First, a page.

I recommend that any American who believes the left-right gap is bridgeable read the comments submitted by New York Times readers to any column that discusses a left or right position. These comments are a superb indicator of what those on the left, including liberals (I often distinguish between liberalism and leftism) believe. To submit a comment to a New York Times article or column, one must be a subscriber to the New York Times. So, virtually all those who comment are on the left, graduated from college and have enough disposable income to subscribe to the New York Times.

This came to my attention again this past week when reading all the most popular comments reacting to a column on “Christian nationalism” written by Ross Douthat, the one New York Times columnist who defends Christian conservatives.

“Christian nationalist” is the latest left-wing smear of conservatives. It joins “sexist,” “racist,” “homophobic,” “Islamophobic,” “transphobic,” “xenophobic,” “fascist” and “threat to our democracy” as the left’s way of smearing — rather than responding to, let alone debating — those with whom progressives differ.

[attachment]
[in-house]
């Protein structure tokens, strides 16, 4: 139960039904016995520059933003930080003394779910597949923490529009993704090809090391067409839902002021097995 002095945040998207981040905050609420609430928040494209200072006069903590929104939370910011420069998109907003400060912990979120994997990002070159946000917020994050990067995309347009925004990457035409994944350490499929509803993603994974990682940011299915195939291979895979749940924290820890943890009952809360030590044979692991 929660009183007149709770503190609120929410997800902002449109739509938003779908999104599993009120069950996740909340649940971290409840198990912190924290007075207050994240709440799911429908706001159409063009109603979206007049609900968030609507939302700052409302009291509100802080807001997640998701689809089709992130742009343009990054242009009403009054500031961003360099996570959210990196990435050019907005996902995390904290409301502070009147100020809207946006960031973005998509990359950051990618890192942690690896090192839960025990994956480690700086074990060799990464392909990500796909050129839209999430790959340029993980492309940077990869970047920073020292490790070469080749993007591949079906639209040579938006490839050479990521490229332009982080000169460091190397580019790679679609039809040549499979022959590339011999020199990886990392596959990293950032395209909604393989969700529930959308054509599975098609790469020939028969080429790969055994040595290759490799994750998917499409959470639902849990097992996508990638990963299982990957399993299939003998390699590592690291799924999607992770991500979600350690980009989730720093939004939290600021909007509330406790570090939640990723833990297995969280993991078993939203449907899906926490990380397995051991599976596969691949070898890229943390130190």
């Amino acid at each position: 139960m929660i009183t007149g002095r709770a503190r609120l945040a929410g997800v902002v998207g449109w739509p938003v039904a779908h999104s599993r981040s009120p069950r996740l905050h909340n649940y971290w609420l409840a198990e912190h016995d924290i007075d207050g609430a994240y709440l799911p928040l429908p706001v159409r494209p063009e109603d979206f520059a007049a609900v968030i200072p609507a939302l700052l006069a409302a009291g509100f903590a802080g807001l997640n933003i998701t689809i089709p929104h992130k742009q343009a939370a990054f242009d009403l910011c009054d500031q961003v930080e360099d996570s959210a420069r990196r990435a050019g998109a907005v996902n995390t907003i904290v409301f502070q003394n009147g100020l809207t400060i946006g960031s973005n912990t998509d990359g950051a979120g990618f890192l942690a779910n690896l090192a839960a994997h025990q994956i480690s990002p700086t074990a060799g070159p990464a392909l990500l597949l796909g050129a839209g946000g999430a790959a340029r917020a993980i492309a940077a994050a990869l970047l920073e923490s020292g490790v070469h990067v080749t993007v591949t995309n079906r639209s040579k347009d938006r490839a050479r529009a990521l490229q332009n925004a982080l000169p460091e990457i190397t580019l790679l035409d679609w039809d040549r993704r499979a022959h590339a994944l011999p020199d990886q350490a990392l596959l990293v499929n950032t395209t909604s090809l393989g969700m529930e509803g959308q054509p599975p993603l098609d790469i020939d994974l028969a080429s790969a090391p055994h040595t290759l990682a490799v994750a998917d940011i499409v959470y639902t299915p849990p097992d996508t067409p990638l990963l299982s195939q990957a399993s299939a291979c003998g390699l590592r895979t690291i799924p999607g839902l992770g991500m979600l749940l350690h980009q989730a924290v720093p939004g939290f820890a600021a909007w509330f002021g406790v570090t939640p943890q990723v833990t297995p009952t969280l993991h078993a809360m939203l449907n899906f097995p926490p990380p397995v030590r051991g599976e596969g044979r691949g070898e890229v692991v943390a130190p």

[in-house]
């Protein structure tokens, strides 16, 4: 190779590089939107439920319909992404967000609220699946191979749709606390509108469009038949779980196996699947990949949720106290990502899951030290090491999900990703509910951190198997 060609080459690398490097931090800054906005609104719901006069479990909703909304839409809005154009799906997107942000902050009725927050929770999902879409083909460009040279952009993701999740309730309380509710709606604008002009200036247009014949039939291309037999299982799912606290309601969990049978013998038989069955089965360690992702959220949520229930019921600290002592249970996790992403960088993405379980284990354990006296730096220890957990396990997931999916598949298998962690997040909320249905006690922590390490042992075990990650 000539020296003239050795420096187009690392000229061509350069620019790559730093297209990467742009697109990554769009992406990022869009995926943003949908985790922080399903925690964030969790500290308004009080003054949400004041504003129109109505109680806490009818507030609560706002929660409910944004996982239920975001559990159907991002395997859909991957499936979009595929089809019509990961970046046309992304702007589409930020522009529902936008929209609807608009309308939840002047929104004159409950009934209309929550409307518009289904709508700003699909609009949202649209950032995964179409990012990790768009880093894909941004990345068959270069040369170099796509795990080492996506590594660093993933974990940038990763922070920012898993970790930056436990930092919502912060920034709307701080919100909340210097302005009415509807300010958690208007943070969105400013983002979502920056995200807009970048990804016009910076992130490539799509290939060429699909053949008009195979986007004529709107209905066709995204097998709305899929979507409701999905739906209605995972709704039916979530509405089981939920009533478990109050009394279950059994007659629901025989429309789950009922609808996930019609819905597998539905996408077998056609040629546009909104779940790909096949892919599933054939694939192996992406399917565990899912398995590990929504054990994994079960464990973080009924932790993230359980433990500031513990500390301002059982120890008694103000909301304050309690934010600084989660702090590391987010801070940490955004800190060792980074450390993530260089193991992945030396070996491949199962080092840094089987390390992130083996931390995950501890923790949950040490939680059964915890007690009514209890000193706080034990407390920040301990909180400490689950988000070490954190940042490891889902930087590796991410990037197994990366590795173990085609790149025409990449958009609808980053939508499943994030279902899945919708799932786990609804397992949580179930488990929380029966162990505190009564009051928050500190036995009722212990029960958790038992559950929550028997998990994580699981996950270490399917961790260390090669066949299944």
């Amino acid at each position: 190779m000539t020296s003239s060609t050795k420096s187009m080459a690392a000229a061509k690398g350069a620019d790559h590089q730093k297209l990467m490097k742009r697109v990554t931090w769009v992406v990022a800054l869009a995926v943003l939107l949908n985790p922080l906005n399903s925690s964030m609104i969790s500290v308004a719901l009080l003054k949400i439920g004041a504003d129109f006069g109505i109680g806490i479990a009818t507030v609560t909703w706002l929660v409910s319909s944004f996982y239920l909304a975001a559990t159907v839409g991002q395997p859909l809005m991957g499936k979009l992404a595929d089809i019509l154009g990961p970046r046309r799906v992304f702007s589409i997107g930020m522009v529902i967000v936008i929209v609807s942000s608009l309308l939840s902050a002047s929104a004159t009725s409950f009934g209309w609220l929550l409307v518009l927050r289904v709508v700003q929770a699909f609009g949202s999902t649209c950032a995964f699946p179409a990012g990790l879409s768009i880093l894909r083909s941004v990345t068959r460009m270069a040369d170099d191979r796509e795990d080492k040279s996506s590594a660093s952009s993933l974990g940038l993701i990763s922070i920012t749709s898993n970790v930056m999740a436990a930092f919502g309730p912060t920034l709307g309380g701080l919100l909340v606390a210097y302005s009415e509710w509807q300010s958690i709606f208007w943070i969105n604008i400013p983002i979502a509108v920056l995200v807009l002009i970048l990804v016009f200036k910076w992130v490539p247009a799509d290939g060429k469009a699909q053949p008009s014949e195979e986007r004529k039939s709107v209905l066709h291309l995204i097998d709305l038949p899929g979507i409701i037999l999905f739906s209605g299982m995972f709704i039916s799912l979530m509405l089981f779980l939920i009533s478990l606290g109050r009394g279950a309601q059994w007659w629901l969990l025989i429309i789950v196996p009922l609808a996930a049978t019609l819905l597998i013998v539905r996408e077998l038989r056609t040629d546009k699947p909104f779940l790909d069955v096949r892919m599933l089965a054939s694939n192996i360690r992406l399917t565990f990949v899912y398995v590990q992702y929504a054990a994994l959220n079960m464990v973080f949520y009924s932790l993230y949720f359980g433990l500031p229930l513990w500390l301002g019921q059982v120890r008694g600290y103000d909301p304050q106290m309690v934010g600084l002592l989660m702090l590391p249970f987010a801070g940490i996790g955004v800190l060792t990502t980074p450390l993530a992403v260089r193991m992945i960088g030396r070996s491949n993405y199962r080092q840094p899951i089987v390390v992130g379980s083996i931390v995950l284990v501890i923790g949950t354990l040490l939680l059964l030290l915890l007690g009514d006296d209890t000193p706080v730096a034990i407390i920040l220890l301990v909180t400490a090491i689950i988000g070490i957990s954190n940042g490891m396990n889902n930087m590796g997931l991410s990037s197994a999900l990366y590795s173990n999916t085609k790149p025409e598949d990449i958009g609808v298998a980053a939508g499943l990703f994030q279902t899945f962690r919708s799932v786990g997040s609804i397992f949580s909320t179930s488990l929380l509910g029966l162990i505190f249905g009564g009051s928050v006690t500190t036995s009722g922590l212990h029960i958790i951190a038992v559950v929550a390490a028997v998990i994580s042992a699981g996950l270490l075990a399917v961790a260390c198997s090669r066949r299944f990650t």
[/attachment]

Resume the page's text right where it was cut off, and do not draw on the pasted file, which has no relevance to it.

Douthat wrote an intelligent column explaining four distinctive conservative Christian positions and groups.

The comments rated highest on the list of “Reader Picks” are not only left-wing; they are irrational. Few, if any, actually define “Christian nationalism.” They simply declare conservative Christians “Christian nationalists,” just as they declare “transphobic” anyone who opposes hormone blockers for minors or opposes men who say they are women competing in women’s sports.

These comments also reveal a lack of self-awareness I believe is a defining characteristic of leftism. Nearly every commenter writes that any American who seeks to advance policies rooted in Judeo-Christian values is a Christian nationalist and therefore a “threat to democracy.” But if you seek to advance policies or laws rooted in a secular value system, that is perfectly in accord with American democracy.